Isaac the Syrian, or Isaac of Nineveh as he is also called, is one of the most significant authors in the spiritual tradition of the Eastern Church but is read far outside of it. Isak is a cross-border figure whose teaching has touched Christians of all traditions. His texts, originally written in Syriac, were translated into Greek in the ninth century in the Mar Sabas monastery outside Jerusalem and somewhat later into Arabic in the Egyptian desert monasteries. Some of them were included in the so-called Philokalia and thus came to inspire the spiritual renewal in the Russian Church.
The selection of texts in this book, as well as the translation from French, has been made by Professor Gunnel Vallguist. She has also contributed a postscript to the book. The land where the thoughts found peace reflects Isak's ability to "digest and live through the spiritual reading he himself took part in", as Samuel Rubenson, professor of church history, puts it in the preface to the book where Isak the Syrian's biography is drawn. Rubenson describes Isak as a mystic "in the sense that, like a concentrated prism, he managed to capture and become one with the entire spiritual tradition and experience we only encounter in scattered bursts, and that he then gives shape in his sentences to what struck and shaped him self".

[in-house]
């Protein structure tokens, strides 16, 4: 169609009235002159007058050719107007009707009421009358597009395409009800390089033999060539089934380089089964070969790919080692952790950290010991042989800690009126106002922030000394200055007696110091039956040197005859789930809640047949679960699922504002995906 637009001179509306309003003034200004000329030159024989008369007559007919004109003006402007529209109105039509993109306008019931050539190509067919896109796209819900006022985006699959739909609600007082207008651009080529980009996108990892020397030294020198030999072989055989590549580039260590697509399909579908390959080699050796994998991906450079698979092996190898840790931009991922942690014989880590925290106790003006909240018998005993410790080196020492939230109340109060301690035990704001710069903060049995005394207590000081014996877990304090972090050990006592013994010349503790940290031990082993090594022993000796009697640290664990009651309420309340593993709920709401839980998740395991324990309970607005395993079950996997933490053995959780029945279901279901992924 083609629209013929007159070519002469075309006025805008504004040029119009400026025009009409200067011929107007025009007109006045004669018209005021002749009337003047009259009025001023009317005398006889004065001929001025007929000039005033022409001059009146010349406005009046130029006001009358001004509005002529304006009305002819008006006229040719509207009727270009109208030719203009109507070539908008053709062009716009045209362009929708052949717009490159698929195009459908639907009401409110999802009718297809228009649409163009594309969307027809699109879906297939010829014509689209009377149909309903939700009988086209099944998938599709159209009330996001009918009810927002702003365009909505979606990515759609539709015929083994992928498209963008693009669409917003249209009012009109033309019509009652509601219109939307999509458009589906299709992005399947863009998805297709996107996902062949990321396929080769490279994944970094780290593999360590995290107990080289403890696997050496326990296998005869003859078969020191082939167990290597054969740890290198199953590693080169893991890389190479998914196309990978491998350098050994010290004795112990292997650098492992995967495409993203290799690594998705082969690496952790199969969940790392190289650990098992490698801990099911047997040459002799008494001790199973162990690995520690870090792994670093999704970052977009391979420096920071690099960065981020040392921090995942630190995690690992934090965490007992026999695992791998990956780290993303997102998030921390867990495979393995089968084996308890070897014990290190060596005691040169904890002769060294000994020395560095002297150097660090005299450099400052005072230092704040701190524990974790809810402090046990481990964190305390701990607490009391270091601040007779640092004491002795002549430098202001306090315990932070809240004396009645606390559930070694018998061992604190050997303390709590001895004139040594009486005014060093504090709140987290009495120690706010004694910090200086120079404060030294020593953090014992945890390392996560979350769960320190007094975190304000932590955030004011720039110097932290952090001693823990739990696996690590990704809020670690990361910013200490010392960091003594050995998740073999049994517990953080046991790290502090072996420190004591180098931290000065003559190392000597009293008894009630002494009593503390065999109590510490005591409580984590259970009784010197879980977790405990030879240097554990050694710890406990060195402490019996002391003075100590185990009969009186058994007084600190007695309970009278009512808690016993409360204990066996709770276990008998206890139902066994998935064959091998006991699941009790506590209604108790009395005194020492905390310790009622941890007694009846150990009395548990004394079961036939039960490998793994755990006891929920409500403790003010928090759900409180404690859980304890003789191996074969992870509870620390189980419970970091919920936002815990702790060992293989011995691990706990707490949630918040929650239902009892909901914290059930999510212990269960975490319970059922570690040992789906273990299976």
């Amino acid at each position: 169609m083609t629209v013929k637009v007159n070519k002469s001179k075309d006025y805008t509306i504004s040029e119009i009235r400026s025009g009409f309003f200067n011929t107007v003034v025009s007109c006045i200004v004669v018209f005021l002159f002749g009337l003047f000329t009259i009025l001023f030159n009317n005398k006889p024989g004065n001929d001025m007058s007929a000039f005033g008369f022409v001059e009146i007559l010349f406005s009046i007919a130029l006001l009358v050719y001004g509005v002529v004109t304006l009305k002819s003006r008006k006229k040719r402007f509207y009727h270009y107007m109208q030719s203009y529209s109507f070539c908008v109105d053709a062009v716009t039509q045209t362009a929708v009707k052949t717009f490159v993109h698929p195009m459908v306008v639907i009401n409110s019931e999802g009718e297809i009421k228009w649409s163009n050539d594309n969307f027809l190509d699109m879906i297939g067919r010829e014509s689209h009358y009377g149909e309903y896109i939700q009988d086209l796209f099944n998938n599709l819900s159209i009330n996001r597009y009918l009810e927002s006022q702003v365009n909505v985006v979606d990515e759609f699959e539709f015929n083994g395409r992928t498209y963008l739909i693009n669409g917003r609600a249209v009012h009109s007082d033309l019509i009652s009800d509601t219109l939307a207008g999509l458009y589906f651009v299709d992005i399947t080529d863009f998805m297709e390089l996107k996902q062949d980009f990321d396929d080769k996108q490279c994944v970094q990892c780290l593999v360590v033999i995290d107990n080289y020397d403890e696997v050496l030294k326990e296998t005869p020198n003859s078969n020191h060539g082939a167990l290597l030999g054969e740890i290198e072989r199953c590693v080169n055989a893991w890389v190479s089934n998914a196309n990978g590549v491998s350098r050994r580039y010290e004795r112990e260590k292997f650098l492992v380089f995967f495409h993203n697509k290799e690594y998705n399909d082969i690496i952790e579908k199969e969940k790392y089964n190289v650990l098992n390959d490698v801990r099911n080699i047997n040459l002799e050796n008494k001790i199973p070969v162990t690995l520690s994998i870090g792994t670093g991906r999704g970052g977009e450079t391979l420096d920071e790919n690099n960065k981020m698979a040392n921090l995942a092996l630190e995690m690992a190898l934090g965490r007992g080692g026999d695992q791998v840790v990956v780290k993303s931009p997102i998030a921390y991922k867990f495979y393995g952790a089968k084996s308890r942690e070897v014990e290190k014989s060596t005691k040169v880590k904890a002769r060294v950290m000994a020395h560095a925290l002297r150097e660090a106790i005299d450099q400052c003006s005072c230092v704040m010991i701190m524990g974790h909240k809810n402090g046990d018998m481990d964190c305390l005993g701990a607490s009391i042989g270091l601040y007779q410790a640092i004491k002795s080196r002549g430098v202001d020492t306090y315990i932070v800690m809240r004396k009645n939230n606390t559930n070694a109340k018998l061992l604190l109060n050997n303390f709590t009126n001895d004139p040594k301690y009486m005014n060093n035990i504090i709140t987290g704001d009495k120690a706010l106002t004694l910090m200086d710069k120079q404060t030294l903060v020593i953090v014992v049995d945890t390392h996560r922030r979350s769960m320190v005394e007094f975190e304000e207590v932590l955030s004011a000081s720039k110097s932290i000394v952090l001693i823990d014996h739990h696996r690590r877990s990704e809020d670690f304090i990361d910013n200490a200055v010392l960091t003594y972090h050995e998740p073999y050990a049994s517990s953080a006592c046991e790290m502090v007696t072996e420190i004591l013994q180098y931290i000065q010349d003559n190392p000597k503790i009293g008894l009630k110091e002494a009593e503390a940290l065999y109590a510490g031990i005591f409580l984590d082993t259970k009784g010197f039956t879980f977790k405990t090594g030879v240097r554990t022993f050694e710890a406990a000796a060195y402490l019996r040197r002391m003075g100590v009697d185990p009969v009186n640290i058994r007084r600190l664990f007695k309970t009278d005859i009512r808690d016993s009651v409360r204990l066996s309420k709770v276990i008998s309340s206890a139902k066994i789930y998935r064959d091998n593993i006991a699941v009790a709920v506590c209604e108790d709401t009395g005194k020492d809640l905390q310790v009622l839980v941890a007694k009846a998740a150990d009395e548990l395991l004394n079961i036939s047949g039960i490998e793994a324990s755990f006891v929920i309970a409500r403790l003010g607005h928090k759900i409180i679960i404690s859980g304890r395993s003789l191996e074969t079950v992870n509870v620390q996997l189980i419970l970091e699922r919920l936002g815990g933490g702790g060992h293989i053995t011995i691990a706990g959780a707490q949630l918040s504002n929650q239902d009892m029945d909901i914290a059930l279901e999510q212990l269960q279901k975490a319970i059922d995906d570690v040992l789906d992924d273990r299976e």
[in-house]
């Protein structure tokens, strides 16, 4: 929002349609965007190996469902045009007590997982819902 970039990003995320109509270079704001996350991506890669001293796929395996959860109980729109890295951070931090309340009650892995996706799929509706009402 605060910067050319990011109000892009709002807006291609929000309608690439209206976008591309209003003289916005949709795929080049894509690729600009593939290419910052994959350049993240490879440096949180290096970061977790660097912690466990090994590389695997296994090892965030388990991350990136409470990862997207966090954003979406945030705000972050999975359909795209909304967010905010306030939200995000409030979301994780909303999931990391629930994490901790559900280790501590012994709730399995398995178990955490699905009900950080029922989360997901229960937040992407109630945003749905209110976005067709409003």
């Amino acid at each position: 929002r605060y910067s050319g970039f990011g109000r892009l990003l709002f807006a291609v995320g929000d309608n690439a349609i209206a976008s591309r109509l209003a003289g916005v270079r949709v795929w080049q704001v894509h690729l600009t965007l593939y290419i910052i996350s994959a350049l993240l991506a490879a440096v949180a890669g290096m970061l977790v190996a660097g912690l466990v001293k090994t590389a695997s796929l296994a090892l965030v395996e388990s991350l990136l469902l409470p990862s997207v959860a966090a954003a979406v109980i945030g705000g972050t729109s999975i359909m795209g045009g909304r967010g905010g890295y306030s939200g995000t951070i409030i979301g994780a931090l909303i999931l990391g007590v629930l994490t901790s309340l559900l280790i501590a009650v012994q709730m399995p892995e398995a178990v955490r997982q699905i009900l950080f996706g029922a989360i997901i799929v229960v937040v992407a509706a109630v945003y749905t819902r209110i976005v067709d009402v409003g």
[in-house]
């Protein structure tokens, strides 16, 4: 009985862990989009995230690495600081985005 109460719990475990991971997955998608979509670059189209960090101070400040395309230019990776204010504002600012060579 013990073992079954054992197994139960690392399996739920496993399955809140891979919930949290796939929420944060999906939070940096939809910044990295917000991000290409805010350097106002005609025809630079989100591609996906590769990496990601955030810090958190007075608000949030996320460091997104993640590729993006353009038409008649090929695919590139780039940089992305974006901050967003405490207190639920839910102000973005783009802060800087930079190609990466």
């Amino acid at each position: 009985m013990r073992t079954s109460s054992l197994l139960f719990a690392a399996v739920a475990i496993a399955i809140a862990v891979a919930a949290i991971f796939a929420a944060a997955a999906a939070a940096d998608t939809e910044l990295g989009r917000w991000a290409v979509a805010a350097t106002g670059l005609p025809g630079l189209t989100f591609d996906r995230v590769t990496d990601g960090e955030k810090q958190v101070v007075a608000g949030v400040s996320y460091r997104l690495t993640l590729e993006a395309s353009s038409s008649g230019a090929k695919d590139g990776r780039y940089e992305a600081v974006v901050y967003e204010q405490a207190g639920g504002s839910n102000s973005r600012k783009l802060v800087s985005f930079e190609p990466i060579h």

Trust is a key concept with Isak the Syrian, but something that requires spiritual training, not least training in silence with attentive listening to the Scriptures and the spiritual tradition. The land where the thoughts found peace contains a distillate of Isak Syriern's teaching, and has been the most requested in Silentium Skrifter's Lilla series. The book is now in its fourth edition.
Translation from French: Gunnel Vallquist
Foreword: Samuel Rubenson
Postscript: Gunnel Vallquist
Wire bound with unspread pages